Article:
I was also aware that the company size was much smaller, the level of interaction would be close, and I would be involved in doing things that shaped the processing of financial transactions. The location of the Interswitch office was ideal for me. So, I decided to try it out and give it my best shot.

What do you find most rewarding about your job?

The fact that the work I do is value-adding. For example, we are contributing positively to the financial services sector and across various industry segments where our solutions/platforms are at the core of different revenue collections. The fact that through our agent network, Quickteller Paypoint, we have created employment opportunities, created avenues for people to become entrepreneurs, brought access to financial services closer to people in various communities and enabled our agents to be socially relevant in the communities they serve.

You have been part of Interswitch’s growth journey for about 20 years, what inspired your long service at The Switch?

Leadership is one. I had exceptional bosses, who pushed me during my early years at the Switch. Another thing is the work environment and having the opportunity to work in various roles, functions and in various capacities, learning, growing, and doing meaningful work. Finally, the valuable relationships built within the Switch, the payment ecosystem, and the different industry segments we serve at various levels has contributed to the long service at the Switch.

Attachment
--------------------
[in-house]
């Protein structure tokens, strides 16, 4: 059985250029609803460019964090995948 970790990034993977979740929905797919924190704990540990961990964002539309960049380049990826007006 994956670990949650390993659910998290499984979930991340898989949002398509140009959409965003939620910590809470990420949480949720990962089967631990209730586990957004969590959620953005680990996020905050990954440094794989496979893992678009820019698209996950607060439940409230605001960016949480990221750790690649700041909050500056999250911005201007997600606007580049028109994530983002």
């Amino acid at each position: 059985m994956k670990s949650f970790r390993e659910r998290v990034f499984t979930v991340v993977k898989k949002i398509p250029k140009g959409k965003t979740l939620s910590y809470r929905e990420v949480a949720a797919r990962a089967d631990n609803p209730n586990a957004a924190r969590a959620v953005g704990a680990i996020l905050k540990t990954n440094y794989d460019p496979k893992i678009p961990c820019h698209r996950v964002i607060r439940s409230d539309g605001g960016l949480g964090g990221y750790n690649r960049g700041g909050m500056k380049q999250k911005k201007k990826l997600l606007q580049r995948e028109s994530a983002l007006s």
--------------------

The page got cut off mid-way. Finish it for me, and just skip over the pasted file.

Titi 2

How is The Switch different today from when you first joined?

It is different in some areas however the culture in some other areas have remained the same. With regards to differences, first of all, I’d say the size. We were just about 16 people in 2004 when I joined operating only in Nigeria (Lagos) but today we have operations in Kenya, Uganda, Gambia, DRC, USA, and regional hubs in different states in Nigeria. And perhaps over 1,000 employees. There was just one building, Building 1 on Oko Awo at the time I joined but today there are nine Interswitch buildings on the same street. Interswitch’s ownership structure has changed from being owned by banks to ownership by PE firms.

It was such a humble beginning in 2004 when I joined, that the two company cars we had then doubled as official cars for Akeem and Charles, who were leading the Engineering and Business teams of Interswitch, respectively. During the day, the two cars would be available for the Sales or Project Implementation team for business meetings at clients site, before they both take the cars home after work hours. You had to drive yourself to the client’s site for your meeting after booking the car for use. Now, the company has since transitioned to the use of ride-hailing services on an enterprise level. Middle managers and above are also now provided official cars.

Also, we had relatively few products and services at the time. It was largely selling connectivity to the Switch (ASP or FEP) to the banks and following the consolidation in the banking industry to 25 banks, we began to provide collections, disbursement, and online solutions. Today, there are many more solutions with a focus on different market segments.